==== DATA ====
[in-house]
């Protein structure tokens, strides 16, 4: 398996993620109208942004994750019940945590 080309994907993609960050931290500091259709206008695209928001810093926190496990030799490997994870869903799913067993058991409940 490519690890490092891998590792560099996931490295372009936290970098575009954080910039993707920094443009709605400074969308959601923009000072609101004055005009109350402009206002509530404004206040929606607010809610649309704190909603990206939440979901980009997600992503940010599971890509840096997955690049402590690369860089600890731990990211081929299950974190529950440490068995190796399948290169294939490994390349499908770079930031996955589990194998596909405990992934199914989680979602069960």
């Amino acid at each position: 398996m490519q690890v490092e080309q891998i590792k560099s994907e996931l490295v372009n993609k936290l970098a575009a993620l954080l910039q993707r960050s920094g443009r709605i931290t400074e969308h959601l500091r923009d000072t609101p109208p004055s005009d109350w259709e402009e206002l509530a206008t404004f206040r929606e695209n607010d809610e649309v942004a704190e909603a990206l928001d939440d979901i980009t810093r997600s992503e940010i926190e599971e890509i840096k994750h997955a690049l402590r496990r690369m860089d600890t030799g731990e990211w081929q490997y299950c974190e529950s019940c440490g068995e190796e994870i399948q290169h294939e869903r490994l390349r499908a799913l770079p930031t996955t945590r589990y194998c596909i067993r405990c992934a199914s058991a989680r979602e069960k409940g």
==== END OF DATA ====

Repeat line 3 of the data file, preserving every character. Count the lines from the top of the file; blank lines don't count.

């Amino acid at each position: 398996m490519q690890v490092e080309q891998i590792k560099s994907e996931l490295v372009n993609k936290l970098a575009a993620l954080l910039q993707r960050s920094g443009r709605i931290t400074e969308h959601l500091r923009d000072t609101p109208p004055s005009d109350w259709e402009e206002l509530a206008t404004f206040r929606e695209n607010d809610e649309v942004a704190e909603a990206l928001d939440d979901i980009t810093r997600s992503e940010i926190e599971e890509i840096k994750h997955a690049l402590r496990r690369m860089d600890t030799g731990e990211w081929q490997y299950c974190e529950s019940c440490g068995e190796e994870i399948q290169h294939e869903r490994l390349r499908a799913l770079p930031t996955t945590r589990y194998c596909i067993r405990c992934a199914s058991a989680r979602e069960k409940g």